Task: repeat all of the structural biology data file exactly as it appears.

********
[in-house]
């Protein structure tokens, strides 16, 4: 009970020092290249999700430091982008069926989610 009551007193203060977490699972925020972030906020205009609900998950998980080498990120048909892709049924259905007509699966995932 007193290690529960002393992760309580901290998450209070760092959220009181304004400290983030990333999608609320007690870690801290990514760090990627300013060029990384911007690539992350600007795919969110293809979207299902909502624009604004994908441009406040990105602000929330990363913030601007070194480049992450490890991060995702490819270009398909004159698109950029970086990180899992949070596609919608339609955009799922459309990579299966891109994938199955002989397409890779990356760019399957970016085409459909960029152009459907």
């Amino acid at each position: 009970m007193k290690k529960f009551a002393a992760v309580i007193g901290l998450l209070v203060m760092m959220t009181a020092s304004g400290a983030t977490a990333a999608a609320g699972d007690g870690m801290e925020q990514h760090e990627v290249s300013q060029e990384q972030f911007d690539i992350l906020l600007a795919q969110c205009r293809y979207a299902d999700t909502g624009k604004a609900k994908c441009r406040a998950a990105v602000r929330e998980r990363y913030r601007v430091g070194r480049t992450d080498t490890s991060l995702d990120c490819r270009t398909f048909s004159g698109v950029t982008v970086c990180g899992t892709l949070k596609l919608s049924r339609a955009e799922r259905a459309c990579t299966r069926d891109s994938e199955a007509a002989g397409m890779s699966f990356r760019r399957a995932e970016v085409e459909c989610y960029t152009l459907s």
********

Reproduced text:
[in-house]
């Protein structure tokens, strides 16, 4: 009970020092290249999700430091982008069926989610 009551007193203060977490699972925020972030906020205009609900998950998980080498990120048909892709049924259905007509699966995932 007193290690529960002393992760309580901290998450209070760092959220009181304004400290983030990333999608609320007690870690801290990514760090990627300013060029990384911007690539992350600007795919969110293809979207299902909502624009604004994908441009406040990105602000929330990363913030601007070194480049992450490890991060995702490819270009398909004159698109950029970086990180899992949070596609919608339609955009799922459309990579299966891109994938199955002989397409890779990356760019399957970016085409459909960029152009459907």
């Amino acid at each position: 009970m007193k290690k529960f009551a002393a992760v309580i007193g901290l998450l209070v203060m760092m959220t009181a020092s304004g400290a983030t977490a990333a999608a609320g699972d007690g870690m801290e925020q990514h760090e990627v290249s300013q060029e990384q972030f911007d690539i992350l906020l600007a795919q969110c205009r293809y979207a299902d999700t909502g624009k604004a609900k994908c441009r406040a998950a990105v602000r929330e998980r990363y913030r601007v430091g070194r480049t992450d080498t490890s991060l995702d990120c490819r270009t398909f048909s004159g698109v950029t982008v970086c990180g899992t892709l949070k596609l919608s049924r339609a955009e799922r259905a459309c990579t299966r069926d891109s994938e199955a007509a002989g397409m890779s699966f990356r760019r399957a995932e970016v085409e459909c989610y960029t152009l459907s």